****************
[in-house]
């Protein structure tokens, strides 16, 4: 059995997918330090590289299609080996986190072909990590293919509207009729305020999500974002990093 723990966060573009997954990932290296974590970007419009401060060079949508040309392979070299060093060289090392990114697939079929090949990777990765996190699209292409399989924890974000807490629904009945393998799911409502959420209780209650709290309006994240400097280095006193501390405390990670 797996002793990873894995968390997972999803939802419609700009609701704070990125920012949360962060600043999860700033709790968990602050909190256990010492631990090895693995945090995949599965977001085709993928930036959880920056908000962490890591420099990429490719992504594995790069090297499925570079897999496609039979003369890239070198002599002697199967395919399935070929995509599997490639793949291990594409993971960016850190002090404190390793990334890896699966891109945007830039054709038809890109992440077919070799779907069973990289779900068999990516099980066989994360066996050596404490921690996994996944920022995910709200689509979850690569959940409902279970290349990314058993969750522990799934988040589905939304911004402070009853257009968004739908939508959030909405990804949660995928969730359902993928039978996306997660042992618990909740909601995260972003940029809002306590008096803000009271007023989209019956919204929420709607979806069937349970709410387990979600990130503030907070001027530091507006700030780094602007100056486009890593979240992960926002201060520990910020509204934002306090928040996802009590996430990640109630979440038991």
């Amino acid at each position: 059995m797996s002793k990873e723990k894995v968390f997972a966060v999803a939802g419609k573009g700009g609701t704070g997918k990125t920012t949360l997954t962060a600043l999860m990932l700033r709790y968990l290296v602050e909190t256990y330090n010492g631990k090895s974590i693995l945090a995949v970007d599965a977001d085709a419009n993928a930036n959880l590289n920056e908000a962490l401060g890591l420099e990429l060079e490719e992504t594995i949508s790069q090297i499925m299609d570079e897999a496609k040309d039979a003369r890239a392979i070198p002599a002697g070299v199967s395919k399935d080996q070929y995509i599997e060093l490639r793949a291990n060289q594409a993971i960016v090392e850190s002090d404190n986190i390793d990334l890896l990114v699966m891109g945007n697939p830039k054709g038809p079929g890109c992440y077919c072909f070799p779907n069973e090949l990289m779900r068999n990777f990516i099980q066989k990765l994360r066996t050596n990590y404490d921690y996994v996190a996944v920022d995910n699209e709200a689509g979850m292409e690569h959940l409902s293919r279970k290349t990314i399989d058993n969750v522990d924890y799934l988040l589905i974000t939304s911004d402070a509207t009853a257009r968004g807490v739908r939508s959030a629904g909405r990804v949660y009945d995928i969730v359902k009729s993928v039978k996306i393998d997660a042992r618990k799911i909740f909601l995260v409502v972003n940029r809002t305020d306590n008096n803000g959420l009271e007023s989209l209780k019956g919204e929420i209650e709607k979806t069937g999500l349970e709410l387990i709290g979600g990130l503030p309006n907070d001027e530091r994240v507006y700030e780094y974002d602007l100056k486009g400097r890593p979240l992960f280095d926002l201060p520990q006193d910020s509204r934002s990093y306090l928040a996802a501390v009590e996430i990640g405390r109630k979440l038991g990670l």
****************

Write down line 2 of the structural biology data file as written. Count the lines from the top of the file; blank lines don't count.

């Protein structure tokens, strides 16, 4: 059995997918330090590289299609080996986190072909990590293919509207009729305020999500974002990093 723990966060573009997954990932290296974590970007419009401060060079949508040309392979070299060093060289090392990114697939079929090949990777990765996190699209292409399989924890974000807490629904009945393998799911409502959420209780209650709290309006994240400097280095006193501390405390990670 797996002793990873894995968390997972999803939802419609700009609701704070990125920012949360962060600043999860700033709790968990602050909190256990010492631990090895693995945090995949599965977001085709993928930036959880920056908000962490890591420099990429490719992504594995790069090297499925570079897999496609039979003369890239070198002599002697199967395919399935070929995509599997490639793949291990594409993971960016850190002090404190390793990334890896699966891109945007830039054709038809890109992440077919070799779907069973990289779900068999990516099980066989994360066996050596404490921690996994996944920022995910709200689509979850690569959940409902279970290349990314058993969750522990799934988040589905939304911004402070009853257009968004739908939508959030909405990804949660995928969730359902993928039978996306997660042992618990909740909601995260972003940029809002306590008096803000009271007023989209019956919204929420709607979806069937349970709410387990979600990130503030907070001027530091507006700030780094602007100056486009890593979240992960926002201060520990910020509204934002306090928040996802009590996430990640109630979440038991």